Cat Power Albums Ranked

Charlyn Marie “Chan” Marshall (born January 21, 1972), better known by her stage name Cat Power, is an American singer-songwriter, musician, occasional actress, and model. Cat Power was originally the name of Marshall’s first band but has become her stage name as a solo artist. Born in Atlanta, Marshall was raised throughout the southern United States and began performing in local bands in Atlanta in the early 1990s. After opening for Liz Phair in 1993, she worked with Steve Shelley of Sonic Youth and Tim Foljahn of Two Dollar Guitar, with whom she recorded her first two albums, Dear Sir (1995) and Myra Lee (1996), on the same day in 1994. In 1996, she signed with Matador Records, and released a third album of new material with Shelley and Foljahn, What Would the Community Think. Following this, she released the critically acclaimed Moon Pix (1998), recorded with members of Dirty Three, and The Covers Record (2000), a collection of sparsely arranged cover songs. Here are all of Cat Power’s albums ranked.

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10. Dear Sir, 1995

Dear Sir — Cat Power |

“Chan Marshall appears wrapped in her pristine beauty. It’s just a cask that can barely restrain her demons. She dodges the best she can the easy, smudged female comparisons to take up with these 9 songs. 9 ways to express capsizing. Muddy rock made of suffocated feedback, whispers at the top of her voice, dry branches and twisted trees. A sour introduction to the world of the one who can take a thousand showers and never be clean.”

9. Myra Lee, 1996

Myra Lee by Cat Power (Album, Slowcore): Reviews, Ratings, Credits, Song  list - Rate Your Music

“Chan Marshall’s unpredictable, whisper/holler vocal style returns and it’s still as intriguing as ever. Strumming her guitar, she invites us to eavesdrop in her conversations with herself. This kind of gets off putting. Her songs find her questioning over and over again, pointing faults, striking blames and this gets off putting at times but there is power in her words and her stop/start melodies.”

8. Jukebox, 2008

Jukebox - Album by Cat Power | Spotify

“Now that’s the covers album from Cat Power we’ve been waiting for. Songs are either reinterpretations or great tributes. But all of them are unmistakably touched by Cat Power individuality. That makes the record stand on its own feet in the singer’s catalogue and not look like an easy way to cash in.”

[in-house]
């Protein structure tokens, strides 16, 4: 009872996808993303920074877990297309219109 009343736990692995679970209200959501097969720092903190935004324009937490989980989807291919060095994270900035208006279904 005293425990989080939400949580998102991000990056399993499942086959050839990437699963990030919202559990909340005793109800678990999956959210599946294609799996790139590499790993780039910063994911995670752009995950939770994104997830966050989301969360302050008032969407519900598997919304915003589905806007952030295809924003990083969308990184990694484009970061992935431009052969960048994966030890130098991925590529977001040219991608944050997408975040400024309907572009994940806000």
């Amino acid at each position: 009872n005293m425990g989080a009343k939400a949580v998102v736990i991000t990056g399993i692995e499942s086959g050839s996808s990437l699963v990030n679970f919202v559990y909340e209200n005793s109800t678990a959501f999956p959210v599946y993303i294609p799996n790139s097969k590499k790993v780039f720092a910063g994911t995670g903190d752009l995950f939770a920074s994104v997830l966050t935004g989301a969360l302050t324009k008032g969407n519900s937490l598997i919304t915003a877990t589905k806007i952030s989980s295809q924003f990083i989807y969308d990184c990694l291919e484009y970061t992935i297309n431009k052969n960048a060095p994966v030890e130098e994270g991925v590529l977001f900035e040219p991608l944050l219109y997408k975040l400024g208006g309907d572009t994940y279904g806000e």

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7. Wanderer, 2018

Cat Power: Wanderer Album Review | Pitchfork

“I like this album and have been listening to it now and again in the weeks since it came out, but as lovely and comforting as it is most of the time, it just doesn’t have those “hit you in the gut” moments like her best records do. Still nice to put on when I’m waking up and feeling too lazy to work out or run errands or whatever else I should be doing, though.”

6. The Covers Record, 2000

The Covers Record - Wikipedia

“This has long been my favorite Cat Power CD because it’s just her, stripped bare, performing songs that clearly have plenty of meaning for her. Some of them I even prefer to the originals, like her take on “Satisfaction,” “Paths of Victory” (at least Dylan’s demo version), and the rapturous, autoharp tastiness of “Sea of Love.” Usually, records like this are doomed to failure. Thankfully, The Covers Record is an exception.”

5. What Would The Community Think, 1996

Cat Power – What Would The Community Think (1996, 150g, Vinyl) - Discogs

“The Cat Power sound sees some real refinement here, and proves that she might be better of freed from her earlier lo-fi shackles. The songs here feel more structured, while still retaining a sense of wonder and tension throughout. Nude as the News is legitimately catchy, possibly the first Cat Power song I feel comfortable making that claim for, but the album as a whole is pretty solid.”

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4. Sun, 2012

Cat Power: Sun Album Review | Pitchfork

“A pretty consistent album, with a few solid tracks. I really enjoy the power of the closer, “Peace and Love” in particular. There aren’t really any duds either. “Nothin but Time” is way longer than it needs to be, for sure, but even that song is pretty good despite overstaying its welcome.”

3. The Greatest, 2006

Cat Power – The Greatest (2006, CD) - Discogs

“Cat Power has always been good for a surprise or two as her latest Sun proves again. With The Greatest she followed the haunting, sparse You Are Free with a lush, confident and at times, awfully upbeat record. I was too hung up on You Are Free when it came out, but her 2006 triumph sounds better by the year. It’s her most consistent and best record (no songs as clumsy as “Free”). The Greatest is a masterpiece.”

2. You Are Free, 2003

Musical Pairings: Cat Power - You Are Free - Turntable Kitchen

“This is the album where Cat Power’s personal themes and musical craft finally came together and the result is phenomenal! A record filled with sublime anger and beautiful sadness, made by an artist whose sound is hard to mix with anybody else.”

1. Moon Pix, 1998

Cat Power: Moon Pix Album Review | Pitchfork

“Unequivocally dark and troubled. This album reeks of vile schizophrenia yet is gorgeously tender enough to sound like she’s making the most difficult confessions of her life to an old friend. YEP. This is pretty much the sound of introversion falling apart. Perfect.”